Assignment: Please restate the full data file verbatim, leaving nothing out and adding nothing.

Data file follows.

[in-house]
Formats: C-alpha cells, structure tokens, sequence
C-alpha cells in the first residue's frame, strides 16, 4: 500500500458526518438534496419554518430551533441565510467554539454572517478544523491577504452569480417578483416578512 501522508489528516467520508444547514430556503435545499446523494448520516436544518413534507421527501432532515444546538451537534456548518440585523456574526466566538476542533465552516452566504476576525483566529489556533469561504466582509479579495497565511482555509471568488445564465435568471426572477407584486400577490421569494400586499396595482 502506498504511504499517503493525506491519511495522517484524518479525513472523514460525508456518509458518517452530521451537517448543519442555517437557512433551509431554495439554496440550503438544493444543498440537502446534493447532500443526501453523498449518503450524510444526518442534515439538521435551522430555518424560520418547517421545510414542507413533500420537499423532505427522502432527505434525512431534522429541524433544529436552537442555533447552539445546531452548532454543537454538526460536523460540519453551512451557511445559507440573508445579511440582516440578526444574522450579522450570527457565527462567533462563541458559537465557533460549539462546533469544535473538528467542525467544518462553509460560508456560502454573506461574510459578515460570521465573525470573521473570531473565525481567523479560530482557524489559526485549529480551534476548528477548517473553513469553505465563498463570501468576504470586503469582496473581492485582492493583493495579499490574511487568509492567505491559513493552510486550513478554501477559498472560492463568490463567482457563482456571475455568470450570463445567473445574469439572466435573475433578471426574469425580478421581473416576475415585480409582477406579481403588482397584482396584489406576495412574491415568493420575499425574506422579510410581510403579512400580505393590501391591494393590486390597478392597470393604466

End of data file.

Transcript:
[in-house]
Formats: C-alpha cells, structure tokens, sequence
C-alpha cells in the first residue's frame, strides 16, 4: 500500500458526518438534496419554518430551533441565510467554539454572517478544523491577504452569480417578483416578512 501522508489528516467520508444547514430556503435545499446523494448520516436544518413534507421527501432532515444546538451537534456548518440585523456574526466566538476542533465552516452566504476576525483566529489556533469561504466582509479579495497565511482555509471568488445564465435568471426572477407584486400577490421569494400586499396595482 502506498504511504499517503493525506491519511495522517484524518479525513472523514460525508456518509458518517452530521451537517448543519442555517437557512433551509431554495439554496440550503438544493444543498440537502446534493447532500443526501453523498449518503450524510444526518442534515439538521435551522430555518424560520418547517421545510414542507413533500420537499423532505427522502432527505434525512431534522429541524433544529436552537442555533447552539445546531452548532454543537454538526460536523460540519453551512451557511445559507440573508445579511440582516440578526444574522450579522450570527457565527462567533462563541458559537465557533460549539462546533469544535473538528467542525467544518462553509460560508456560502454573506461574510459578515460570521465573525470573521473570531473565525481567523479560530482557524489559526485549529480551534476548528477548517473553513469553505465563498463570501468576504470586503469582496473581492485582492493583493495579499490574511487568509492567505491559513493552510486550513478554501477559498472560492463568490463567482457563482456571475455568470450570463445567473445574469439572466435573475433578471426574469425580478421581473416576475415585480409582477406579481403588482397584482396584489406576495412574491415568493420575499425574506422579510410581510403579512400580505393590501391591494393590486390597478392597470393604466